Friday, June 22, 2018

Key West Sunrise

Key West has elections this fall and both the city and the Monroe County commissioners are playing musical chairs. Term limits move occupants out of city jobs while county commissioners are not limited but it is believed there may be a retirement or two in the offing. Or not.
Key West produces some fiercely odd elections and I suppose that must be the case in a town where people come and go and commitments are frequently killed by alcohol and  upsetting the wrong person can lose you your job and thus your tenuous hold on life in Paradise.  So when an election cycles comes round all sorts of names pop up as candidates. And within days or weeks most of them drop away.
Teri Johnston with eight years on the city commission and a well oiled electoral machine must be the odds-on favorite for mayor. Especially since the only candidate to raise more money than her has dropped out suddenly because of a bad back. Yup tens of thousands of dollars from a sugar daddy in Louisiana and the candidate's back problems put the kibosh on that candidate. Key Weird in  full flow.
I matured in a  very politically active town in California and though I was never directly involved in campaigns I learned early on as a journalist that if you are alone you aren't going to get attention. It takes a circus to get elected, by which I mean an organization with fundraising and scheduling and  reply to enquiries people all involved. A lone wolf is an eccentric candidate.
In Key West  that is not an easy thing to organize:  a group of committed people into a a single campaigning unit.  Those that have that kind of backing are well entrenched in the community and are known quantities. That leads to more confusion.
Here's the thing and it's not easy to understand when you assume that every small town is like Key West. While it's true many towns are small enough that everyone knows everyone but the actual physical isolation of Key West makes it truly isolated.  Often there aren't that many bids for a contract, or a contract requires local knowledge. Or only local money is close enough to an issue. All this leads to a certain kind of conflict of interest. Everyone knows everyone and many people bidding are related.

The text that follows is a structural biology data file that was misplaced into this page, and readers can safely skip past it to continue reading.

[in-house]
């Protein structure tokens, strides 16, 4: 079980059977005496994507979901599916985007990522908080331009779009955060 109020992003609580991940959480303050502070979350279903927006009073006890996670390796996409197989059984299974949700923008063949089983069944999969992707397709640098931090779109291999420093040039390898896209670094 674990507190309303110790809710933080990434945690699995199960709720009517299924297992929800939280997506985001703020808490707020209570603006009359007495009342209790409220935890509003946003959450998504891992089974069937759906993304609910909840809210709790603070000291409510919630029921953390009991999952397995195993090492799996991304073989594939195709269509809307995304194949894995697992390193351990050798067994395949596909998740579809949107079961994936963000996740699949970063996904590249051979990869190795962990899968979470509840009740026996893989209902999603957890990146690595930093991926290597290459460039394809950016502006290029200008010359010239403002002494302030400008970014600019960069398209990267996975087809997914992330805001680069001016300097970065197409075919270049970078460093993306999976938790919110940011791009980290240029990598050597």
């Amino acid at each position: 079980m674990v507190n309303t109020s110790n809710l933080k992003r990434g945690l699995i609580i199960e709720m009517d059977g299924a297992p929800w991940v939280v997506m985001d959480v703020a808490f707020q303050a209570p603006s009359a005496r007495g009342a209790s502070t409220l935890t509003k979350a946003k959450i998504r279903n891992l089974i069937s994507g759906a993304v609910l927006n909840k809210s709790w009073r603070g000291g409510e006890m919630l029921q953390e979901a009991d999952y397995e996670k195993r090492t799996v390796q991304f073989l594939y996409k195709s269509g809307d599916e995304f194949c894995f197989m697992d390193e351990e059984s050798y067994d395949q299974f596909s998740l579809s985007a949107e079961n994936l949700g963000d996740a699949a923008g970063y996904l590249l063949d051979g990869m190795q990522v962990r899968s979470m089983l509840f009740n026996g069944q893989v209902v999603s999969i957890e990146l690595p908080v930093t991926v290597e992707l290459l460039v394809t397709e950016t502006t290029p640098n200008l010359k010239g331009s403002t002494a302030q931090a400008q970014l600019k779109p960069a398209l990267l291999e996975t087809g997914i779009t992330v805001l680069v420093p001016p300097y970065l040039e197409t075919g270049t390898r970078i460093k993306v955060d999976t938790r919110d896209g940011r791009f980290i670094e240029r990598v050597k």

For all the above reasons politics in Key West is  rather inbred. And inescapably so. The issues are all the same and no one really wants to deal with the intractable problems of a small town that is too popular with the monied classes and thus ever less accessible to the rest of us.  There is lots of talk about building worker housing known as "affordable" though the affordability seems mighty suspect.
 A friend had an apartment come available and she asked my wife and if we'd like to live in New Town in her two bedroom, two bath unit. Not at $3,000 a month we don't but that is an easily attainable rent nowadays.  The fact is wages have not kept up with prices in Key West and some creative solutions will be needed to keep services functioning.
I suspect the future is one of company housing with a majority of rotating staff, often of course "illegal" immigrants, around here mostly Europeans on student visas not authorized to work. Thats has already been happening and it's hard to envision a future where housing can be made affordable. The other issue I have with the affordability thing is that when you tie housing to a job you create a dependency that seems unhealthy to me. It's bad enough needing a job in a town with no outlying communities but when your home is tied directly to your job you are pretty much in servitude.
 Commuting is the new way of life, long lines of cars morning and night snaking from Key West to Big Pine, thirty miles in pursuit of a place to live. It's not what many people move here to do but the commute to Big Pine is the way of life now. That Big Pine got wrecked by Hurricane Irma doesn't make it any easier...
 I learned that Bier Boutique a funky delightful hamburger joint of First Street will be gone in a  couple of weeks. It will be missed but the young owner swill find their way in a less expensive less exclusive community and  their departure is Key West's loss. Mine too as I like their food. Supposedly their corner of First at Flagler will sprout worker housing after they are gone.
I am glad I have managed to make Key West my home. In a few years my wife and I are looking at  a departure date, hopefully around 202, when we take to the road to seek out those corners of the world not yet enjoyed. We could stay in our home here but I cannot see a retirement  in a place that offers fishing and drinking for recreation and increasing traffic and housing woes ina  community bleached of color by money and entitlement. I wish it weren't so but the free wheeling Key West that is celebrated in tourist literature is harder and harder to discern in a  town struggling to find the definition of "affordable."